To kill us younger folk... you are a traitor and Death's spy, you thieving swine!
The Precious Pile of Florins
We must bring this treasure back by night, some prudent way, and keep it out of sight!
A Half Is More Than A Third ...
We shall kill him off so we can split the gold in half!
The gambler suspects that the old man is a spy for Death. As the gambler threatens to hurt the old man unless he reveals Death's location, the man informs them that Death "won't be far to find," and that he is under the oak tree.
The First of Greed's Victims
The three young rioters run and reach the oak tree, where they find the The three rioters run and reach the oak tree. Here, they find the pile of golden coins on the ground! The men were all thrilled to see the sight of such treasure and sat down beside the pile. Due to their greed for the gold, they completely disregard the original plan: killing Death.
Death By Poisoned Wine
The proposed solution is that the three men must draw sticks and whoever draws the longest runs to town and secretively brings back bread and wine. The youngest of the three draws the long straw and is chosen to go back to the town to bring bread and wine. The two men who stay back with the gold scheme against the youngest man. Their plan is to kill him, split the gold, and keep it to themselves.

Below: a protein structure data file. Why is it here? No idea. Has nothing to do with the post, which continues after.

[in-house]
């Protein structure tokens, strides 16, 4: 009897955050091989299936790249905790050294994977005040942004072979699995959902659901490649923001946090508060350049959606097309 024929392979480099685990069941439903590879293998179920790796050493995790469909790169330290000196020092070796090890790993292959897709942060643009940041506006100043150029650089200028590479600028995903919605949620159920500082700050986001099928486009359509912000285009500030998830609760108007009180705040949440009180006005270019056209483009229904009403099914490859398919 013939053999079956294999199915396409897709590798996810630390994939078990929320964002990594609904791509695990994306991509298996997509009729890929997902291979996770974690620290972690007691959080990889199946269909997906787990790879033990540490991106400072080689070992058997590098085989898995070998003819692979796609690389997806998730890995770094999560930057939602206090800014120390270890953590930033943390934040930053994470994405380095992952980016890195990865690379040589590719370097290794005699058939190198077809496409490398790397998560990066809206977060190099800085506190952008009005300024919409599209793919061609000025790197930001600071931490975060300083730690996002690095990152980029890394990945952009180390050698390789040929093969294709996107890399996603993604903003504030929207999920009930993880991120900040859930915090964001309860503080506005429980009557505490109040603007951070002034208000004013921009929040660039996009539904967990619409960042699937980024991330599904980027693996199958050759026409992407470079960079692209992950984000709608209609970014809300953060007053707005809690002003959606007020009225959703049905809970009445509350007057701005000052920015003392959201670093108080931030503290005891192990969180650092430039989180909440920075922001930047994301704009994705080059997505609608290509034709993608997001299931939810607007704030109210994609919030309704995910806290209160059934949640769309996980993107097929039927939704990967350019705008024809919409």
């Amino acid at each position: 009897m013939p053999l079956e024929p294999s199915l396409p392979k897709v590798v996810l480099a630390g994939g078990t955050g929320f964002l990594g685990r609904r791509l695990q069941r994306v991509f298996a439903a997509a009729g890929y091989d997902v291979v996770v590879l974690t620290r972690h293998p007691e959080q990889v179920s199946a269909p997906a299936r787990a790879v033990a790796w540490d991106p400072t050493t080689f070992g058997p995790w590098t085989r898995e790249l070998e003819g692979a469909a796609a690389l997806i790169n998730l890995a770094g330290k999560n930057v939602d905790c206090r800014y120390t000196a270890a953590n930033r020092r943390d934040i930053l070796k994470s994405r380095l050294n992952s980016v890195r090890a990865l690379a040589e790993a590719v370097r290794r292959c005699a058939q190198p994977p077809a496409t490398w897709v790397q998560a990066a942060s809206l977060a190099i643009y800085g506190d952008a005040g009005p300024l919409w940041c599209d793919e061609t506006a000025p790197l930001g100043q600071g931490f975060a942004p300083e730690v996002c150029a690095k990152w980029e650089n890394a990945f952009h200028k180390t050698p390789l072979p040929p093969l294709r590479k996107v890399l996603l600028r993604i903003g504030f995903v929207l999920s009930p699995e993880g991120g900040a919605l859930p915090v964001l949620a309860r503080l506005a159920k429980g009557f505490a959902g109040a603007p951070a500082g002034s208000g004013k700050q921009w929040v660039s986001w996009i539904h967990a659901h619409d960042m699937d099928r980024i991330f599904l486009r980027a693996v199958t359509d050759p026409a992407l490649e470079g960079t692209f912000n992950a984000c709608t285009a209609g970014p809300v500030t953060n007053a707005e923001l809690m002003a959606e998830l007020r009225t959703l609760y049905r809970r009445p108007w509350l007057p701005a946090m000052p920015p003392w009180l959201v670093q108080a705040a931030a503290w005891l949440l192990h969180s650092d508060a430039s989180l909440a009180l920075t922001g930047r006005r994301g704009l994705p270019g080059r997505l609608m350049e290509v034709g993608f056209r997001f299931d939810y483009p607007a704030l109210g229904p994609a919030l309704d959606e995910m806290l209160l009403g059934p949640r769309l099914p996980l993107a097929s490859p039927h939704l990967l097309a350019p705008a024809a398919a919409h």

Don't be the cause of your own demise.
The youngest man who was sent back to the town to bring bread and wine also crafts up his own plan to kill the other two men to keep all the gold for himself. While he is in town, he purchases poison and pours it in the wine bottle. The young man returns from town and when he returns, he is killed by the other two men. They stab him through his back with a dagger.
Once the two men kill off the youngest rioter, they sit down for a drink and decide to bury his corpse later. Ironically, they drink from the poisoned wine bottle and they both die as well. Due to the greed inside all three men, they caused their own demise.
Greed is the moral subject of the story. The gluttony that the three men possessed for the gold destroyed their friendship and ultimately resulted in their own demise. The pardoner ends the tale here and reminds the other pilgrims that death is unpredictable, so they must revoke their sins as early as they can.